• diffuse large B-cell lymphoma;
  • insurance;
  • survival;
  • stage;
  • comorbidity;
  • chemoimmunotherapy


Insurance status is associated with stage at diagnosis and treatment for non-Hodgkin lymphoma (NHL), but no previous studies have addressed the relation between insurance status and survival for patients diagnosed with diffuse large B-cell lymphoma (DLBCL), the most common subtype of NHL.


The authors analyzed survival among 3858 patients with DLBCL ages 18 to 64 years who were diagnosed in 2004 using data from the National Cancer Database, a nationwide, hospital-based cancer registry. Kaplan-Maier curves were compared between patients who had private insurance, Medicaid, and no insurance. Cox proportional hazards models were fitted to estimate hazard ratios (HRs) and 95% confidence intervals (CIs) for insurance controlling for age, sex, race, area-level socioeconomic status, and potential mediators of the association between insurance status and survival, including stage at diagnosis, B-symptoms, comorbidity, and treatment.


After adjusting for sociodemographic factors, uninsured patients (HR, 1.39; 95% CI, 1.14-1.70) and Medicaid-insured patients (HR, 1.48; 95% CI, 1.23-1.78) with DLBCL had lower survival compared with patients who had private insurance. This association was attenuated after adjusting for the potential mediators (for uninsured patients, HR, 1.18 [95% CI, 0.96-1.44]; for Medicaid-insured patients, HR, 1.27 [95% CI, 1.06-1.53]).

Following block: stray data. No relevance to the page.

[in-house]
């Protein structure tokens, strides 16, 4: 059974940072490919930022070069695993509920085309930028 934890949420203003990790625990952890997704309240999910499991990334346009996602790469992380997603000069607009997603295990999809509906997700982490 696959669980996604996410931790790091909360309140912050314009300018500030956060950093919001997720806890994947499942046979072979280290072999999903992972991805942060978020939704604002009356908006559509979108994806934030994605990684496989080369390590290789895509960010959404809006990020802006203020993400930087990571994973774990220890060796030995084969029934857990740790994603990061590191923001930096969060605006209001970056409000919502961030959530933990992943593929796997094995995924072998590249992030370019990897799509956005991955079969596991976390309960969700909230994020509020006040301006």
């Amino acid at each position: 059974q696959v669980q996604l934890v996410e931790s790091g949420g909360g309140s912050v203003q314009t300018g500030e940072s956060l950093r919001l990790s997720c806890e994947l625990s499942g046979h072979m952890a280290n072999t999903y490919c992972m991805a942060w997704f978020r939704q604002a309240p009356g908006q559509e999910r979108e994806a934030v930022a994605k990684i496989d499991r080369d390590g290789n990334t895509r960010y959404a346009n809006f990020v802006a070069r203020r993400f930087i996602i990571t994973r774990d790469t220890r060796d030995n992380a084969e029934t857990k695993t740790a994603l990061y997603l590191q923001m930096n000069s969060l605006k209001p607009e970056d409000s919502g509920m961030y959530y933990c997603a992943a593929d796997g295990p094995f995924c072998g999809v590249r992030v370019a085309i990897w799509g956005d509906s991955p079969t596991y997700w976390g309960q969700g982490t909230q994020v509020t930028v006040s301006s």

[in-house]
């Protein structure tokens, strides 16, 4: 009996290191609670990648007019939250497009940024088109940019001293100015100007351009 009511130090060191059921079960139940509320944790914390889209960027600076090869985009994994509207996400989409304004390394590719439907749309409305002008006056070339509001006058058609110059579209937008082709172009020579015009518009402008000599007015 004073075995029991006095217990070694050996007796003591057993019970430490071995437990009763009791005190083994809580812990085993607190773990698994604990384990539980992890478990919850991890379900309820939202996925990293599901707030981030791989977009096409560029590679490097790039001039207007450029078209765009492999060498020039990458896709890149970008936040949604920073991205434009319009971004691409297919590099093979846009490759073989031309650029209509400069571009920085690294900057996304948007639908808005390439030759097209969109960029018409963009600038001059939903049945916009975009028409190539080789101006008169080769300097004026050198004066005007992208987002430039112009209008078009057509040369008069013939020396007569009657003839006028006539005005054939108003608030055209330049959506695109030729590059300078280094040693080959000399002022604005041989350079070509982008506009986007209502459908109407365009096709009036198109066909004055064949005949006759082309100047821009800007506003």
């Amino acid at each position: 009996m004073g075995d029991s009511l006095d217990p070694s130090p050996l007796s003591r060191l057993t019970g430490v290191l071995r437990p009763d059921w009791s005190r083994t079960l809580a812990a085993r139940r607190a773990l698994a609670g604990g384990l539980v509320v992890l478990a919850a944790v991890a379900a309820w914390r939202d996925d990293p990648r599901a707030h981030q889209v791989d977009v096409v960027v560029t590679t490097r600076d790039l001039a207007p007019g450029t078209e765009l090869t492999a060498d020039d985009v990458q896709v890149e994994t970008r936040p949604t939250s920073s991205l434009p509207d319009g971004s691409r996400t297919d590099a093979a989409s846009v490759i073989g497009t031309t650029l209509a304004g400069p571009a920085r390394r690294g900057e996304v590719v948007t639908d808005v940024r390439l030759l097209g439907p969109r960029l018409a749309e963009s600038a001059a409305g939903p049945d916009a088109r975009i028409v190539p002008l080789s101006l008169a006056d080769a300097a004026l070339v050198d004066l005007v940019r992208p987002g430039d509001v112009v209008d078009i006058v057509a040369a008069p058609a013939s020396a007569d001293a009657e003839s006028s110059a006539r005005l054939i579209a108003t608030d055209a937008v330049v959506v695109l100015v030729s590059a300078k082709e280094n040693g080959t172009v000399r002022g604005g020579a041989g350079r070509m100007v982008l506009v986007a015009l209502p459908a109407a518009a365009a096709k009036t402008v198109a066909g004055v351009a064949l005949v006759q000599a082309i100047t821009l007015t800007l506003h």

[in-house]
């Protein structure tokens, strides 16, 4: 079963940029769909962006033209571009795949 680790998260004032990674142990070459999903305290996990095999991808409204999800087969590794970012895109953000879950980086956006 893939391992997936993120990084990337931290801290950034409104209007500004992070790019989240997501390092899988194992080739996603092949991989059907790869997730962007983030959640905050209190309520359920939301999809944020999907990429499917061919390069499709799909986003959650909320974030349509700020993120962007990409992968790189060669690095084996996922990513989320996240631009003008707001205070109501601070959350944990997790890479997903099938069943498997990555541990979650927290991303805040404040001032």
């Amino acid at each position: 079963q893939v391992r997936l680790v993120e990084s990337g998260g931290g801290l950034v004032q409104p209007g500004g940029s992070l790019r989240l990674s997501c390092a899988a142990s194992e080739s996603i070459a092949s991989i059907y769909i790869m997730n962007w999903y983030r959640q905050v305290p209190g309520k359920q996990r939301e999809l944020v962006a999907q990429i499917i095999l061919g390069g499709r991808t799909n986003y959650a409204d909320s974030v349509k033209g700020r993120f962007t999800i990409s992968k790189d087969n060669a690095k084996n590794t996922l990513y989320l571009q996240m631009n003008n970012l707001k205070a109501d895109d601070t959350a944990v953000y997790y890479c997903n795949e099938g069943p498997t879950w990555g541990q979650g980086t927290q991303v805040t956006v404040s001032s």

Uninsured and Medicaid-insured patients with DLBCL had inferior survival compared with privately insured patients. These associations can be explained in part because uninsured/Medicaid-insured patients who have DLBCL present with more advanced-stage disease and comorbid illnesses and less commonly receive standard treatment. Access to affordable and adequate health care has the potential to improve survival for patients with DLBCL. Cancer 2014;120:1220–1227. © 2014 American Cancer Society.